4. The literature in the field is voluminous. For the Project Mercury account, see J. P. Henry, W. S. Augerson, et al., "Effects of Weightlessness in Ballistic and Orbital Flight," J. Aerospace Med., vol. 33, no. 9. Sept. 1962, pp. 1056-1068. See also, for example, (1) E. R. Ballinger, "Human Experiments in Subgravity and Prolonged Acceleration," J. Aviation Med., vol. 23, no 4, Aug. 1952, pp. 319-321, 372; (2) S. Bondurant, W. G. Blanchard, N. P. Clarke, and F. Moore, "Effect of Water Immersion on Human Tolerance to Forward and Backward Acceleration," J. Aviation Med., vol. 29, no. 12. Dec. 1958, pp. 872-878; (3) E. L. Brown, "Zero Gravity Experiments," abstracted in, J. Aviation Med., vol. 30, no. 3, Mar, 1959, p. 177, under title "Research on Human Performance During Zero Gravity"; (4) P. A. Campbell and S. J. Gerathewohl, "The Present Status of the Problems of Weightlessness," Texas State, J. Med., vol. 55, no. 4, Apr. 1959, pp. 267-274; (5) B. Clark and A. Graybiel, "Human Performance During Adaptation to Stress In the Pensacola Slow Rotation Room," Aerospace Med., vol. 32, no. 2, Feb. 1961, pp. 93-106; (6) O. Gauer and H. Haber, "Man Under Gravity-Free Condition," in German Aviation Medicine—World War II, vol. I, ch. VI (Washington, D.C.: 1950) pp. 641-644; (7) S. J. Gerathewohl and H. D. Stallings, Experiments During Weightlessness: A Study of the Oculo-Agrsvic Illusion," J. Aviation Med., vol. 29, no. 7, July 1958, pp. 504-516; (8) D. E. Graveline and B. Balke, "The Physiologic Effects of Hypodynamics Induced by Water Immersion," USAF SAM Rep. No. 60-88. Sept. 1960; (9) A. Graybiel, F. E. Guedy, W. Johnson, and R. Kennedy, "Adaptation to Bizarre Stimulation of the Semi-Circular Canals as Indicated by the Oculagyral Illusion," Rep. No. 53, USN School of Aviation Medicine, July 27, 1960; (10) H. J. Von Beckh, "Experiments With Animals and Human Subjects Under Sub and Zero-Gravity Conditions During the Dive and Parabolic Flight," J. Aviation. Med., vol. 25, no. 3, June 1954, pp. 235-241; (11) J. E. Ward, W. R. Hawkins, and H. D. Stallings, "Physiologic Responses to Subgravity—I Mechanics of Nourishment and Deglutition of Solids and Liquids," Aerospace Med., vol. 30, no. 6, June 1959, 11p. 151-154; "Physiologic Responses to Subgravity—II. Initiation of Micturation," Acro-space Med., vol. 30, no. S, Aug. 1959, pp. 572-575; and (12) G. D. Whedon, .J. E. Deitrick. and E. Shorr, "Modification of the Effects of Immobilization Upon Metabolic and Physiological Functions of Normal Men by Use of an Oscillating Bed," Am. J. Med., vol. 6, no. 6, June 1949, pp. 684-711.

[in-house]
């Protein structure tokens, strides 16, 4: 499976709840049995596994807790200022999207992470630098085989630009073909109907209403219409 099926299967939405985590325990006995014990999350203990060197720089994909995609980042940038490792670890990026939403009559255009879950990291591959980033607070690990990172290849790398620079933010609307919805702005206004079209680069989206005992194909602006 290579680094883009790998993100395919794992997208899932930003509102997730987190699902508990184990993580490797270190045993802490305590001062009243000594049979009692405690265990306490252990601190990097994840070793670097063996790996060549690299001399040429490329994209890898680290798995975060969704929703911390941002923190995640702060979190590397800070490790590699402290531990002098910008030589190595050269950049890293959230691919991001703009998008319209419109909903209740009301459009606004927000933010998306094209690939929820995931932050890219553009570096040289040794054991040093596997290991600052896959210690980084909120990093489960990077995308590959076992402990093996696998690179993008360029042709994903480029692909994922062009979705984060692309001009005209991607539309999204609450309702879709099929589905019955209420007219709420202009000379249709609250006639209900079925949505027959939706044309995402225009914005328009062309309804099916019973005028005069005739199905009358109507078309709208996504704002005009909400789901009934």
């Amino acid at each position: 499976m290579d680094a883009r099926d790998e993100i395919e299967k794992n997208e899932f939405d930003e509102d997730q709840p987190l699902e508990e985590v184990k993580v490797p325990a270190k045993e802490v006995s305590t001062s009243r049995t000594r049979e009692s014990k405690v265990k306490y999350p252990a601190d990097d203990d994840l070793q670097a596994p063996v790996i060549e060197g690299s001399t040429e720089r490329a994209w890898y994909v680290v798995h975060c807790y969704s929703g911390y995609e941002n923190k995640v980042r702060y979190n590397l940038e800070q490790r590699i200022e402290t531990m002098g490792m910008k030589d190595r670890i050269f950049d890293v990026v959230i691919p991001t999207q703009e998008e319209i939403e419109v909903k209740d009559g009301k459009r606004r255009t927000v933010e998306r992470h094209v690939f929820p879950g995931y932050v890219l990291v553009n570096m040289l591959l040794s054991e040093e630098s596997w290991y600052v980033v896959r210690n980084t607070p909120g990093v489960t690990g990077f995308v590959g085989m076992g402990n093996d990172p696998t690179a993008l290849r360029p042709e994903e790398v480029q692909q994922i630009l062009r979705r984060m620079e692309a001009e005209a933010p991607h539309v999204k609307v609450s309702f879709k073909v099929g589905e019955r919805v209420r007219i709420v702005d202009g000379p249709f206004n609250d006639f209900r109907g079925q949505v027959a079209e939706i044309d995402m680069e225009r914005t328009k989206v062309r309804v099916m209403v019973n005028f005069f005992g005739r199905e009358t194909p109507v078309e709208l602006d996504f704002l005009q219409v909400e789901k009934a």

5. For discussion of these latter three topics, see, for example, Harry G. Armstrong. Aerospace Medicine (Baltimore: The Williams & Wilkins Co., 1961), particularly ch. I, Armstrong, "The Atmosphere"; ch. 13, Richard W. Bancroft, Medical Aspects of Pressurized Equipment"; ch. 15, Armstrong, "Vertigo and Related States"; ch. 16, Ralph L. Christy, "Effects of Radial and Angular Accelerations"; ch. 17, John P. Stapp, "Effects of Linear Acceleration": ch. 18, Horace O. Parrock, "Effects of Acoustic Energy"; ch. 19, Paul Webb. "Temperature Stresses"; ch. 22, Lawrence E. Lamb, "Cardiovascular Considerations"; and ch. 25, John E. Byson, "Toxicology in Aviation." See also Otis O. Benson, Jr., and Hubertus Strughold, eds., Physics and Medicine of the Atmosphere and Space (New York: John Wiley & Sons, Inc., 1960); Ursula T. Slager, Space Medicine (New York: Prentice-Hall, 152); and M. P. Iansherg, A Primer of Space Medicine (Amsterdam: Elsevier Publishing Co., 1960). See also Charles H. Roadman, "Aerospace Medical Support of Manned Space Flight," USAF Medical Services Digest, vol. XIII, no. 9, Sept. 1962, pp. 2-9, 25.